I am working with a set of mobile wallet technology suppliers, and they have given me some insights on the rich data we can collect from purchases. There are several sources of this data. Credit card providers carry information about credit card transactions. Their data contains merchant, transaction location, and transaction amount data tracked by consumer. Mobile wallets carry similar data, and sometimes have additional money movement data if the wallets are being used for lending money, especially in the growth markets where currency and banks are getting replaced by mobile wallets.

With online transactions, we are beginning to see technologies that can help consumers and marketers organize the purchase data. I use

Slice (www.slice.com) to keep track of my online purchases. Slice scans my email for any online purchases and extracts relevant information, so I can track shipments, order numbers, purchase dates, and so on. I do a fair amount of business as well as leisure travel and often make advanced reservations for airlines and hotels. Slice provided me with a convenient app on my iPhone to track all of these reservations. With a couple of clicks on this app, I can get access to valuable data about my confirmation number, date of reservation, and the hotel address and phone number. Slice extracts the relevant ordering information and keeps it organized for me for easy access to this data.

Slice also lets me “slice and dice” the orders. That is, it analyzes my purchases against a set of categories to report the number of items and money spent in each category. Figure 3.2 shows Slice’s category analysis: Travel & Entertainment, Music, Electronics & Accessories, and so on. In doing so, Slice is doing rigorous unstructured analytics and user interaction to identify what is considered “Movies & TV” and how that is different from “Music.”

The classic product categories originated from the Yellow Pages. We remember the classic Yellow Pages books that we received yearly and that are nowadays being incorporated into online Yellow Pages and other shopping and ordering tools. However, categories are typically tree structured, where each node is a subclass of the node above and can be further subclassified into further specialized nodes. For example, a scooter is a subclass of a two-wheeler, while an electric scooter is a subclass of a scooter. A node can be a subclass of more than one entity. A subclass shares the attributes of its superclass. Therefore, both scooters and electric scooters should have two wheels. While the classic product catalogs were static and were managed by administrators without organized feedback, the unstructured analytics provide the ability to make a dynamic hierarchy, which can be adjusted based on usage and search criteria.

As companies like Intuit and Slice deal with their users, they provide a categorization of a transaction based on their collective understanding

Slice and dice of my purchase data of the product catalog

Figure 3.2 Slice and dice of my purchase data of the product catalog. However, they provide the consumer with the ability to change the classification. The analytics of reclassification allow these algorithms to constantly adjust their classification based on real data from their customers.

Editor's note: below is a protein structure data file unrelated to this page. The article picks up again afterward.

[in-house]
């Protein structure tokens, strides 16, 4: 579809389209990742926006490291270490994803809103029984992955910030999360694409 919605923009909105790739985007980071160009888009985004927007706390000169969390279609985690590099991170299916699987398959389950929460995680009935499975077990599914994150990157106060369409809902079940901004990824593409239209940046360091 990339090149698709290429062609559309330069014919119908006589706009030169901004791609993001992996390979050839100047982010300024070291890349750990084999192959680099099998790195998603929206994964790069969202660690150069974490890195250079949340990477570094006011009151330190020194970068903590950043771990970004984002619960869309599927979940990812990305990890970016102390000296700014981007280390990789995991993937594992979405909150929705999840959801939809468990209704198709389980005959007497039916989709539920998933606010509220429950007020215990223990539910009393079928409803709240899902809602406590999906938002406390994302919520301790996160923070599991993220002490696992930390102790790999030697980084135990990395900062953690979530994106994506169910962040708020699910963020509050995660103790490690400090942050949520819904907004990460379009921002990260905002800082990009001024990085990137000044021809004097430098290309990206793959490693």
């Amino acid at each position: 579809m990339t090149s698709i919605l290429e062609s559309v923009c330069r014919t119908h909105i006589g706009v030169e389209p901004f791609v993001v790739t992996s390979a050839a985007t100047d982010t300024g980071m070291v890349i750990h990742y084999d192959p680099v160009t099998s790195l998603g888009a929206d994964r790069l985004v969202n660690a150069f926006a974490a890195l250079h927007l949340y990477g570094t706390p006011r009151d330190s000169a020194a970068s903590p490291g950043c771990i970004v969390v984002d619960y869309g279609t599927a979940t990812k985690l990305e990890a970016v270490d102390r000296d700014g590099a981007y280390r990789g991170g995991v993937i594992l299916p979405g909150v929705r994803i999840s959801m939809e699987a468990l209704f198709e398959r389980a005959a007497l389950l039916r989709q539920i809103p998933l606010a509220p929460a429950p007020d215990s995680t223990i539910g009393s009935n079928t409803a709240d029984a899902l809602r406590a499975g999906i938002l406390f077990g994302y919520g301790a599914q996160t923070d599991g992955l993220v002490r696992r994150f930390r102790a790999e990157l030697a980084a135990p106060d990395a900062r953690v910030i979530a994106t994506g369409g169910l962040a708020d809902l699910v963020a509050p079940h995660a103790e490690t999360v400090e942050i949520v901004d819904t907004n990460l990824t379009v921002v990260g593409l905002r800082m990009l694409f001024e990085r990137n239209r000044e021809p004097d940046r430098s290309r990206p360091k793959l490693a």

The data that Slice is collecting provides significant value to marketers. Here is a Washington Post analysis of iPhone sales from a recent launch of iPhone 5:

The sales figures outstrip analysts’ expectations for the opening weekend. Estimates for the phones’ sales ranged from 5 million—the number of iPhone 5 models Apple sold on that model’s opening weekend—to 8 million. Apple didn’t specify which iPhone colors were the big favorites with consumers, though more anecdotal reports suggest that the gold iPhone 5s was far more popular than the silver or “space gray” models. The gold version was the first to run out on Apple’s Web site, and several customers reported that they were having trouble finding the phone in stores if they weren’t at the very front of the line. As for the more colorful, plastic-backed iPhone 5c, at least one firm estimates that nearly half of its customers favored a blue or pink phone. Slice, an online firm that helps users track their online purchases, reported that 28 percent of pre-orders it tracked for the iPhone 5c were for blue phones, 20 percent for pink phones. What was the least popular color for the iPhone 5c, according to Slice’s data? Yellow, which accounted for 10 percent of the orders.18

Grocery stores have been equally busy developing their understanding of customers. Most of them offer frequent shopper cards that can be used by the grocers to track purchase habits as well as used by shoppers to redeem discounts and other useful campaigns. With identifying information collected from the customer, this shopper card can be correlated with a name and an address. Retailers toyed with the idea of providing shopping gadgets to shoppers and eventually realized that creating a smartphone app to run on an existing device would be easier than engineering a new device. Shoppers may activate a mobile app as soon as they enter a retail store. The app starts to collect GPS-level accurate location information about the shopper and lets him/her check in grocery items on the smartphone. At the checkout counter, the shopper connects the smartphone to the point-of-sale (PoS) device, and the grocery bill is automatically paid by the credit card associated with the app. As the person walks through the grocery store and checks in grocery items using a smartphone, a campaign management system starts downloading mobile coupons based on customer profile, past grocery purchases, and currently active promotions.

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